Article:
... that is, if φ’s truth is not dependent on any other proposition(s). It is always true. We can express this as, (2) ⊧ φ. In this case, φ is also sometimes called a ‘logical truth’. More controversially, we could say that (2) says that φ is an axiom or a self-evident truth. Now, (3) Γ ⊧ φ iff there is ...

... that is, if φ’s truth is not dependent on any other proposition(s). It is always true. We can express this as, (2) ⊧ φ. In this case, φ is also sometimes called a ‘logical truth’. More controversially, we could say that (2) says that φ is an axiom or a self-evident truth. Now, (3) Γ ⊧ φ iff there is ...

The Foundations: Logic and Proofs

... In English “or” has two distinct meanings. “Inclusive Or” - In the sentence “Students who have taken CS202 or Math120 may take this class,” we assume that students need to have taken one of the prerequisites, but may have taken both. This is the meaning of disjunction. For p ∨q to be true, either ...

... In English “or” has two distinct meanings. “Inclusive Or” - In the sentence “Students who have taken CS202 or Math120 may take this class,” we assume that students need to have taken one of the prerequisites, but may have taken both. This is the meaning of disjunction. For p ∨q to be true, either ...

Introduction to proposition

... “You can access the Internet from campus only if you are a computer science major or you are not a freshman.” Solution: There are many ways to translate this sentence into a logical expression. Although it is possible to represent the sentence by a single propositional variable, such as p, this woul ...

... “You can access the Internet from campus only if you are a computer science major or you are not a freshman.” Solution: There are many ways to translate this sentence into a logical expression. Although it is possible to represent the sentence by a single propositional variable, such as p, this woul ...

Discrete Structure

... Applications of Predicate Logic • It is the formal notation for writing perfectly clear, concise, and unambiguous mathematical definitions, axioms, and theorems (more on these in module 2) for any branch of mathematics. • Predicate logic with function symbols, the “=” operator, and a few proof-buil ...

... Applications of Predicate Logic • It is the formal notation for writing perfectly clear, concise, and unambiguous mathematical definitions, axioms, and theorems (more on these in module 2) for any branch of mathematics. • Predicate logic with function symbols, the “=” operator, and a few proof-buil ...

Section I(c)

... The statement x 5 2 is an example of a predicate. What does predicate mean? It is a statement with a unknown such as x . Once we substitute values for all the unknowns then it becomes a proposition. For example if we substitute x 3 then ...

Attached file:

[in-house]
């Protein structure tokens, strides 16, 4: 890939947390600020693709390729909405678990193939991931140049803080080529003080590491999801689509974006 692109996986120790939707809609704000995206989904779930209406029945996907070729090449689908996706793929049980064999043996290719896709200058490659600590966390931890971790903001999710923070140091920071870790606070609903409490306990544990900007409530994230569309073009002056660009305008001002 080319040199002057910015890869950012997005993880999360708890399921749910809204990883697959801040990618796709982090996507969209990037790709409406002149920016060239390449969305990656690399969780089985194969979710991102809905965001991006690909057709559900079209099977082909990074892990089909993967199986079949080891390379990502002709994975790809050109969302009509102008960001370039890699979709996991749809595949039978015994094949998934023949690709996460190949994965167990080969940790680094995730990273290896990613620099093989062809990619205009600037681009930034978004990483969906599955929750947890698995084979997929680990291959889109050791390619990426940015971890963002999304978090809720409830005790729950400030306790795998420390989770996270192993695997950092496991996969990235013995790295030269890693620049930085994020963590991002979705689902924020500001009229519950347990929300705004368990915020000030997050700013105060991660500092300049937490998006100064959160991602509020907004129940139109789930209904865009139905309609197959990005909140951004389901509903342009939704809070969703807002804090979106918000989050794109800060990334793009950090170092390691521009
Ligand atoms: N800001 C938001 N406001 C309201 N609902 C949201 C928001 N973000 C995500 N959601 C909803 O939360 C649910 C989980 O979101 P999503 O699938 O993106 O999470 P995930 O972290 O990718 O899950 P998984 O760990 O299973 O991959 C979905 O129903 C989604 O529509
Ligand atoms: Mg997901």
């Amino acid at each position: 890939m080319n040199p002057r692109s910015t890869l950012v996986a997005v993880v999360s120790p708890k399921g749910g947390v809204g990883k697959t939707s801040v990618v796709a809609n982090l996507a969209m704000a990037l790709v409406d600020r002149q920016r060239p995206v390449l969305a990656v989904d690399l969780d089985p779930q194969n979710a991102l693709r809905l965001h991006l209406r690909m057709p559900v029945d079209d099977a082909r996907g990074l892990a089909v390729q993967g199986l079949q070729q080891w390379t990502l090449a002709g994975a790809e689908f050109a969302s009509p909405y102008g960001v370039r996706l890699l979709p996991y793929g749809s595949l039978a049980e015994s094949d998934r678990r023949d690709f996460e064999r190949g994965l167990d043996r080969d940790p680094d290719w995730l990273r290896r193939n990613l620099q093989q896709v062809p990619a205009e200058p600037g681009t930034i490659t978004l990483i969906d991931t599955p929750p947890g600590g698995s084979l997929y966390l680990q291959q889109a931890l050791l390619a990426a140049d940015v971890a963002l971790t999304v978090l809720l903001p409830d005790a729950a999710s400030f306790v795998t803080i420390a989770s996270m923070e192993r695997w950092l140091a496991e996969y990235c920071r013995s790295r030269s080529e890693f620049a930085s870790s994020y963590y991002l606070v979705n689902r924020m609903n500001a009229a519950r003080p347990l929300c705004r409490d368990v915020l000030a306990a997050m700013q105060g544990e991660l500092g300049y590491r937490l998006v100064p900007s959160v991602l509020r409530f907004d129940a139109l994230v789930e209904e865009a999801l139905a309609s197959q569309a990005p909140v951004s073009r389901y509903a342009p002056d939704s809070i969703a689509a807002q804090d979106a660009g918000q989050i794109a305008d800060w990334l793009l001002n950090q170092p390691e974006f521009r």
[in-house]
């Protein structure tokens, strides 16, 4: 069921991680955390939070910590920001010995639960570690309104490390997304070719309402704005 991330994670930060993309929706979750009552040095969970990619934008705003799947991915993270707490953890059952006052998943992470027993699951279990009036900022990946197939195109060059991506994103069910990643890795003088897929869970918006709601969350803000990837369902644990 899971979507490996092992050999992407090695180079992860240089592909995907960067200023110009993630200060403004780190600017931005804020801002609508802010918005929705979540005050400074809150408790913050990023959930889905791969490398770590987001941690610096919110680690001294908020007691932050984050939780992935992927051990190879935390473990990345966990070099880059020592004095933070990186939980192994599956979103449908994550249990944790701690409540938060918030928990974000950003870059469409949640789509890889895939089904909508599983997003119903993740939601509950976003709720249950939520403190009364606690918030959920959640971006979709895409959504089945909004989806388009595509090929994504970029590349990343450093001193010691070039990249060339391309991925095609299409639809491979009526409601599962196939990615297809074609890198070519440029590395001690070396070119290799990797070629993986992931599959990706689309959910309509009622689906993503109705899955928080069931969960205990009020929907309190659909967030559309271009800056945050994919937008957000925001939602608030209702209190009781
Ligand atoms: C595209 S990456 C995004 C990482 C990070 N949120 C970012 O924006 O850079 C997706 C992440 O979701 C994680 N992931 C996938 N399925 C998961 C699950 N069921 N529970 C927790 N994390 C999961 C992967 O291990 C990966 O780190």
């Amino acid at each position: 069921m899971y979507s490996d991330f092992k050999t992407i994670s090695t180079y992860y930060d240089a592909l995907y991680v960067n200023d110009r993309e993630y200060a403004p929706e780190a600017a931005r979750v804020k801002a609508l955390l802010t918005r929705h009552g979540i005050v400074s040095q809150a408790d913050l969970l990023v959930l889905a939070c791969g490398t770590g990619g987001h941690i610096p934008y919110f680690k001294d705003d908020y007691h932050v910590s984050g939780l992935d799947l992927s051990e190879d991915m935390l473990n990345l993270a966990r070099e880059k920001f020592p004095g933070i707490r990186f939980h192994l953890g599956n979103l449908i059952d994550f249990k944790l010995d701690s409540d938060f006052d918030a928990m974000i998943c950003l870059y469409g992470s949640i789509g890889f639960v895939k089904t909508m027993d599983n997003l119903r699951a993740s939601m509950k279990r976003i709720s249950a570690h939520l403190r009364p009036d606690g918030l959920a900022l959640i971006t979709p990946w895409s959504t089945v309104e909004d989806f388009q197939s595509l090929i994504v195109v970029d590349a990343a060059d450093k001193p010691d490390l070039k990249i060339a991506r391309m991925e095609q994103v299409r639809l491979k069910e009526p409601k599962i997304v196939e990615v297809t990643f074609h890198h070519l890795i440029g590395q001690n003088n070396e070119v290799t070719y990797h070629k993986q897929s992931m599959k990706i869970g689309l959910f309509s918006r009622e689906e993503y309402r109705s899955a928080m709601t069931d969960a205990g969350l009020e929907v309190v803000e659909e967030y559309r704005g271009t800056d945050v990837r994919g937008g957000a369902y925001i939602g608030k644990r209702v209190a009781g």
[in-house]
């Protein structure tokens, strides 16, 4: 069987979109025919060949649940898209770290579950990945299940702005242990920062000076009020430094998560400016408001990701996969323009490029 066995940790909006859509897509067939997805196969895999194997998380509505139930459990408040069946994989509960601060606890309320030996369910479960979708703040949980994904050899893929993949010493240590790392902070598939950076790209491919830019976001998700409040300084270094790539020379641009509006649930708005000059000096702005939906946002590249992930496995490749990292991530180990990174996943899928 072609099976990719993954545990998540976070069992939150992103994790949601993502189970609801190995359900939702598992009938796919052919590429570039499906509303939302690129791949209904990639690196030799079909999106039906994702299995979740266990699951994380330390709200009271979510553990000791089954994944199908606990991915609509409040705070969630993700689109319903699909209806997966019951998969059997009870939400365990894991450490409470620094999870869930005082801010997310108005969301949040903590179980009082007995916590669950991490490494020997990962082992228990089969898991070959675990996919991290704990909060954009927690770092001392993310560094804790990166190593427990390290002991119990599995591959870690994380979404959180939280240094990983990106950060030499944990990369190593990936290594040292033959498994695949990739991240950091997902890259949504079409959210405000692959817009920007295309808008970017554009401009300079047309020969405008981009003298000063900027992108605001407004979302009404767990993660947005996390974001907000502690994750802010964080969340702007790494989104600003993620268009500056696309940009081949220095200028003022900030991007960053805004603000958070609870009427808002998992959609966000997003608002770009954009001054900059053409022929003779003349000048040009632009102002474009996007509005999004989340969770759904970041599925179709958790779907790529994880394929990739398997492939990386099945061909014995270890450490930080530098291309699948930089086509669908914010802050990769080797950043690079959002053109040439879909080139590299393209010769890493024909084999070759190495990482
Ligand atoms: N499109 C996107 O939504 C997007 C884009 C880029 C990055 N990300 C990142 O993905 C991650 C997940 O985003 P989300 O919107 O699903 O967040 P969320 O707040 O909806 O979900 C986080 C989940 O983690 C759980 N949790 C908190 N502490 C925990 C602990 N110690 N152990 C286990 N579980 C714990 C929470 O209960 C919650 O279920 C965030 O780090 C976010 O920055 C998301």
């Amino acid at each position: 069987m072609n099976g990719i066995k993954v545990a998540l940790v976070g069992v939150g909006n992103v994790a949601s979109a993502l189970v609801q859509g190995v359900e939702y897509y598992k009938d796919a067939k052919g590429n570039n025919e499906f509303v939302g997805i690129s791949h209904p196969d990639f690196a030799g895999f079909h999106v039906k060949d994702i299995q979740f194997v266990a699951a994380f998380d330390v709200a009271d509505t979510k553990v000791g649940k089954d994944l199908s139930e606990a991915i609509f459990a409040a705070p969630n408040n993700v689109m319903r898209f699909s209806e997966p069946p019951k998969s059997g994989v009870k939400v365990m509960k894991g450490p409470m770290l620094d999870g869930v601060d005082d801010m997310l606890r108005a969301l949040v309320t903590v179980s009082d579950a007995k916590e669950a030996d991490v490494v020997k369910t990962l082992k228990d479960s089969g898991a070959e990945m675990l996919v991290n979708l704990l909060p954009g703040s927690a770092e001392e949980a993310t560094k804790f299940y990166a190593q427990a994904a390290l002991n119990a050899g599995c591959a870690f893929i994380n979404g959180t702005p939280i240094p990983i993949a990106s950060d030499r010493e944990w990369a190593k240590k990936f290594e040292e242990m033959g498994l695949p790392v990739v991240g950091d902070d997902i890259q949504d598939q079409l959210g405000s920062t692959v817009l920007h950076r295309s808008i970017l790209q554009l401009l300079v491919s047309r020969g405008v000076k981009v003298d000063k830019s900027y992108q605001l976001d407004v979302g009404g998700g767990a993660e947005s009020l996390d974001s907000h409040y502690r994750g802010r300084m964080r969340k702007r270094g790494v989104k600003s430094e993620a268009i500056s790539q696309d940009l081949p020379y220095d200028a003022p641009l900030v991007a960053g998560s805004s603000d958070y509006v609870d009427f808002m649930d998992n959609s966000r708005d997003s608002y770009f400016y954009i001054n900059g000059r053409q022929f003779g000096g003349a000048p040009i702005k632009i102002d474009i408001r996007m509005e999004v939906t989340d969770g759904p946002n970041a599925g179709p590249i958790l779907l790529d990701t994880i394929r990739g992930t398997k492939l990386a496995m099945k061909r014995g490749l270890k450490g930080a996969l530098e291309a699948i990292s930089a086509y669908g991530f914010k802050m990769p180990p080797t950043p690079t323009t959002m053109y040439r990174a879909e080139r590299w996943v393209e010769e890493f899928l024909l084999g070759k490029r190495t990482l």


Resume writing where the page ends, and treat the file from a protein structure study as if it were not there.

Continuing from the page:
... The statement x 5 2 is an example of a predicate. What does predicate mean? It is a statement with a unknown such as x . Once we substitute values for all the unknowns then it becomes a proposition. For example if we substitute x 3 then ...

notes

... Let P be a propositions containing the (distinct) atomic formulas A 1 , . . . , An and v1 , . . . v2n its interpretations. We denote with v P the boolean function associated with P , i.e. vP : {0, 1}n → {0, 1} is defined as follows: for each (a 1 , . . . , an ), ai ∈ {0, 1}, there exists i ∈ {1, . ...

... Let P be a propositions containing the (distinct) atomic formulas A 1 , . . . , An and v1 , . . . v2n its interpretations. We denote with v P the boolean function associated with P , i.e. vP : {0, 1}n → {0, 1} is defined as follows: for each (a 1 , . . . , an ), ai ∈ {0, 1}, there exists i ∈ {1, . ...

Solutions to Workbook Exercises Unit 16: Categorical Propositions

... U.D.: animals Bx: x barks Cx: x is a cat Lx: x likes to walk Dx: x is a dog Mx: x meows Fx: x likes canned food Wx: x wags its tail (a) Some dogs howl. ∃x (Dx • Hx) x ...

... U.D.: animals Bx: x barks Cx: x is a cat Lx: x likes to walk Dx: x is a dog Mx: x meows Fx: x likes canned food Wx: x wags its tail (a) Some dogs howl. ∃x (Dx • Hx) x ...

Document

... the truth, and knaves, who always lie. You go to the island and meet A and B. A says “B is a knight.” B says “The two of us are of opposite types.” Example: What are the types of A and B? Solution: Let p and q be the statements that A is a knight and B is a knight, respectively. So, then p re ...